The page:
Finally, the team must be able to measure the value for the end customer of the functionalities delivered.
It is this cycle that must be accelerated while guaranteeing the quality of the product to achieve real velocity.
An exercise can be to share a triangle to balance between speed, quality and functionality.
Is it still necessary that the tests are useful?
How many bugs did your tests found?
This is sometimes a poorly measured question, to the detriment of “vanity metrics” maximizing code or test coverage.
The additional cost of developing and maintaining unnecessary tests is rarely taken into account.
Yet this is what easily happens in organizational models in silos with local indicators to be optimized.
A good way to take perspective is to consider several factors in judging the usefulness of the tests:
- Are they relevant to your customer experience or objectives valorized by the organization?
- How many times have they been executed in the last month, at which stability ratio?
- How many times have they been able to detect a bug, with what criticality, false-positive rate?
If your indicators tend to be negative for these points, the relevance of the tests is questionable.
As a background note, the tests aimed at validating cases of errors and exceptions should not be analyzed by their volume of use, in any case, I hope so for customers.
Calculating a cost per use can also help highlight the cost of premature optimizations.
Can testing in production be useful?
A good reason not to test in production would be to have an identical non-production environment.
Being an unrealistic ideal, I am convinced that the answer is in the affirmative by clarifying the point.
Performing production-only verifications that should have been done upstream is clearly not recommended.
On the other hand, they can be very relevant and complementary, if well chosen.
The notion of value-based production tests must be differentiated between:
- Real exploratory tests aimed at discovering defects through experimentation at scale,
- Regular automated functional tests of non-regression, often associated with customer experience monitoring
- Availability, resistance and reliability tests based on “chaos engineering” practices
- Verification tests of response time requirements, the loading time of elements or security for example
Those that can be carried out upstream in the chain must be while keeping for production the complementarity of the specificities of this environment.
An incremental process to create and communicate metrics
You may be familiar with a “Quality Dashboard V1” project that has been underway for months, in a tunnel effect, without any dashboard available?
Agility is more easily approached for projects with a business component, but it is neglected for internal projects.
Defining, collecting and communicating metrics is a process that is more likely to be successful through an iterative approach.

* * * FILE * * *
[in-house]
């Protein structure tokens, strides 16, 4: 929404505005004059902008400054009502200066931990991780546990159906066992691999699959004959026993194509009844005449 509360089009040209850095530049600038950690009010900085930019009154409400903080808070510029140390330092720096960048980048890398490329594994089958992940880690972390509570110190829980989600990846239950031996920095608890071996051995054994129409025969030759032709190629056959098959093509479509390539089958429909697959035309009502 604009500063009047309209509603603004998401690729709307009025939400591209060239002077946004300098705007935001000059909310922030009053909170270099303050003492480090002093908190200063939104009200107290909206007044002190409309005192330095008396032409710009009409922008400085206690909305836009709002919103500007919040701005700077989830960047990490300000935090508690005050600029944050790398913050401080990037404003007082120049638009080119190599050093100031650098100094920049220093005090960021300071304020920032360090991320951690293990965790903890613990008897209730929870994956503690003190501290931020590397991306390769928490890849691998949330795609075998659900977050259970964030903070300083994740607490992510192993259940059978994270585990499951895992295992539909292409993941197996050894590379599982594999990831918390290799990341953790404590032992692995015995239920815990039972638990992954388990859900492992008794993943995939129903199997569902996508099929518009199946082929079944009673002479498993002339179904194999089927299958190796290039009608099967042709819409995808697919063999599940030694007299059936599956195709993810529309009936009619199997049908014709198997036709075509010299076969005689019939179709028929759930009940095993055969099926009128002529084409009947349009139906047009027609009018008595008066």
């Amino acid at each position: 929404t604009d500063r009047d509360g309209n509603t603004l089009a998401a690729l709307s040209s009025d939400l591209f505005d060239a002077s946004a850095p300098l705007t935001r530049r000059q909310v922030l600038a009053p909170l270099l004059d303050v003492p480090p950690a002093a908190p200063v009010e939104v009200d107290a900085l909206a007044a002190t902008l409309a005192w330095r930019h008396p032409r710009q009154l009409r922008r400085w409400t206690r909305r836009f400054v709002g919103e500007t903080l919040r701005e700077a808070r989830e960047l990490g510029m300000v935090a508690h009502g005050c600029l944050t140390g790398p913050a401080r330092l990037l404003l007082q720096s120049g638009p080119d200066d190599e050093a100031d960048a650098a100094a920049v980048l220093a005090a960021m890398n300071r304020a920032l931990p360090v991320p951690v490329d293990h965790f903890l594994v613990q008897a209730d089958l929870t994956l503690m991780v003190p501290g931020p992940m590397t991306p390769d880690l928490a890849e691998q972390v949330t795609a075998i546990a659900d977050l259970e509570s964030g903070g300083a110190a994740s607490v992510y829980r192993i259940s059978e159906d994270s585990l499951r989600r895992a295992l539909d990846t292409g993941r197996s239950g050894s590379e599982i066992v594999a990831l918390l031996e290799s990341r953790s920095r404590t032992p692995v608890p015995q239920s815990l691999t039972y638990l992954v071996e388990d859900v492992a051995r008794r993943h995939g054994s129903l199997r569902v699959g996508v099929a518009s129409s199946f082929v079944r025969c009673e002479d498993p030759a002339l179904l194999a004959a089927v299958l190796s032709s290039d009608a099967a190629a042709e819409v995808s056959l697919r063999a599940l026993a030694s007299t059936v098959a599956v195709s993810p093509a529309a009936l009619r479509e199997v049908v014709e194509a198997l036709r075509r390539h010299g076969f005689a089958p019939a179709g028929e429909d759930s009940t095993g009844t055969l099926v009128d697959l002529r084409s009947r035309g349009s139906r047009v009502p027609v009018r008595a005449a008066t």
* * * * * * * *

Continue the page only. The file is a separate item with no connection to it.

Many assumptions are initially present, it is, therefore, necessary to prioritize actions in order to be able to adapt quickly.
Select the metrics with the highest added value first, and try to measure them as quickly as possible.
The first collection of data can reveal structural problems of quality, availability or even relevance.
There is therefore no need to dwell on automatic data flows and colored dashboards, the focus must be on validating the indicators.
The second step is to validate their perception of value with stakeholders, who are focused on customer and business objectives.
Using existing team update meetings, retrospectives and other rituals is the best way to get feedback, in addition to informal requests.
Once this first version is reached, after a few iterations, the automation, the deployment on other products and the addition of metrics can start.
What supports promoting more global distribution?
Are the reports of value to stakeholders?
In the event that the objectives have been well defined, the communication media must be adapted to the audience.
I would almost add, tailored to the person or your internal “personas”.
Like in real life, it’s hard to please everyone.
A manager heavily on the move will likely prefer a simple format available on an application, unless they prefer to have a phone call update directly.
A development team normally likes colorful dashboards in “dark mode”. Other profiles will prefer a spreadsheet in order to explore the data.
Working in stages, delivering as many as possible, and then handling exceptions is an 80/20 approach.
A simple dashboard can be built and made available to everyone, as a source of truth.
If possible, add an export capacity, and send alerts by email or phone to satisfy as many people as possible.
A good practice, when possible, is to display this dashboard in a place where teams pass, share it with the daily stand-up, and suggest that teams add it as an automatic tab for opening their browser.
By definition, dashboards have value if they are shared, up-to-date, regularly pushed to the teams, adapted to the usage channels and used in piloting.
Using existing mechanisms to communicate quality
One can quickly want to create specific instances to talk about quality.
A pragmatic approach, promoting the message of transversality, is to add quality to the existing meetings.
Let’s take the team’s daily stand-up as an example, it’s a great opportunity to share and communicate on quality.
Regular retrospective and planning points should also be used to integrate quality as a systematic theme.
Adding indicators and actions to an incident retrospective process is also a good way to identify the need for quality throughout the chain.
Finally, with a good internal work of influence, the company meetings must leave room for quality.
Like advertising, quality must be present, communicated and valued regularly to have an impact.